The feature film adaptation of Matthew Quick‘s “Sorta Like a Rockstar” book is streaming today on Netflix. Quick, along with the movie director Brett Haley (All the Bright Places), Marc Basch (Hearts Beat Loud) and Ol Parker (Mamma Mia! Here We Go Again, Now Is Good) penned the screenplay. The movie stars Auli’i Cravalho (Rise, Moana), Justina Machado (One Day at a Time, Harley Quinn), Fred Armisen (Big Mouth), Carol Burnett (Toy Story 4), Judy Reyes (Succession, The Circle), Taylor Richardson (Rise), Rhenzy Feliz (Runaways), Gerald Isaac Waters (Angie Tribeca), Anthony Jacques (Atypical), C.S. Lee (Dexter).
Premise: An optimistic high schooler, Amber Appleton, with musical aspirations must learn to accept help from her friends to overcome her personal hardships and fulfill her dreams.
Review: The movie starts off so cheerful and optimistic, presenting Amber in the best light as someone who helps, whose resourceful, and not afraid to hustle. So when the harder, less cheery stuff comes in it packs a punch. It doesn’t mean the movie gets depressing, there’s a hopeful side that remains, it’s almost, if not completely carried by Cravalho. Her Amber is subtle in her pain, she holds onto the bright side of things so tight, like a mask to hide behind, that it becomes denial at times instead of a genuine optimistic disposition, which she has.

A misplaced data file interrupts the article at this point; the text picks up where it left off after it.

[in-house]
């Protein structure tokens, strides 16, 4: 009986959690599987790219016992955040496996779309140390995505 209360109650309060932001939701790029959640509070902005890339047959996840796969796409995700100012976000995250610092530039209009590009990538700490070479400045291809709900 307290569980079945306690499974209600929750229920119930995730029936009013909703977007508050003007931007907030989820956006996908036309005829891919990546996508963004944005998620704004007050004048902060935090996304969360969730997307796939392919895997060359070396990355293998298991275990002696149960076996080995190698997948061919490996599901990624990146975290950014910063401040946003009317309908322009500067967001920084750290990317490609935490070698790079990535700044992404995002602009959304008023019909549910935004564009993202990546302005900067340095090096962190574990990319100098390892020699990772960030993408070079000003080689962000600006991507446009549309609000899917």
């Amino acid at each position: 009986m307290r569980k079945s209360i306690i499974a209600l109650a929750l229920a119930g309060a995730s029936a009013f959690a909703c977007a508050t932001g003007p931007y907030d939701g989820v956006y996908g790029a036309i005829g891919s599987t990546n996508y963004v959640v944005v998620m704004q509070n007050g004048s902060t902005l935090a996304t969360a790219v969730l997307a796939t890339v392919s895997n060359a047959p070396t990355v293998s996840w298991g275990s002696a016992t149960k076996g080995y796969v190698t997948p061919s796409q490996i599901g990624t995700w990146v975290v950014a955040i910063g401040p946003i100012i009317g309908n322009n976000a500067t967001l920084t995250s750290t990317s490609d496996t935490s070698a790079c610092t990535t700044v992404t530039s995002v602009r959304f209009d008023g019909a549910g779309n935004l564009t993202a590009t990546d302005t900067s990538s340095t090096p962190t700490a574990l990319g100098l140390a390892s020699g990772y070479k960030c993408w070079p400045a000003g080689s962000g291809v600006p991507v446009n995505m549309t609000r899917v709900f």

The movie carries a message of optimism and perseverance. It’s about not hiding your pain and certainly not being ashamed of it. It’s also about not being afraid of asking for help. In that respect the movie hits its mark, however it a little too safe and too soft. Too much is implied and not enough is seen. Leaning so much on subtlety, leaving the audience to fill in the blanks as much as they have to here keeps them at arms length, not fully connecting with Amber. There’s just enough to empathize but not enough to be right there with Amber. We are asked to take the role of outsider, observer, as if Amber is also hiding from the audience.
All Together Now is a heart-wrenching story that is not played up for tears. The pain, the hope and everything in between are just there, but not enough is done to invite you in. The movie is still a tearjerker though.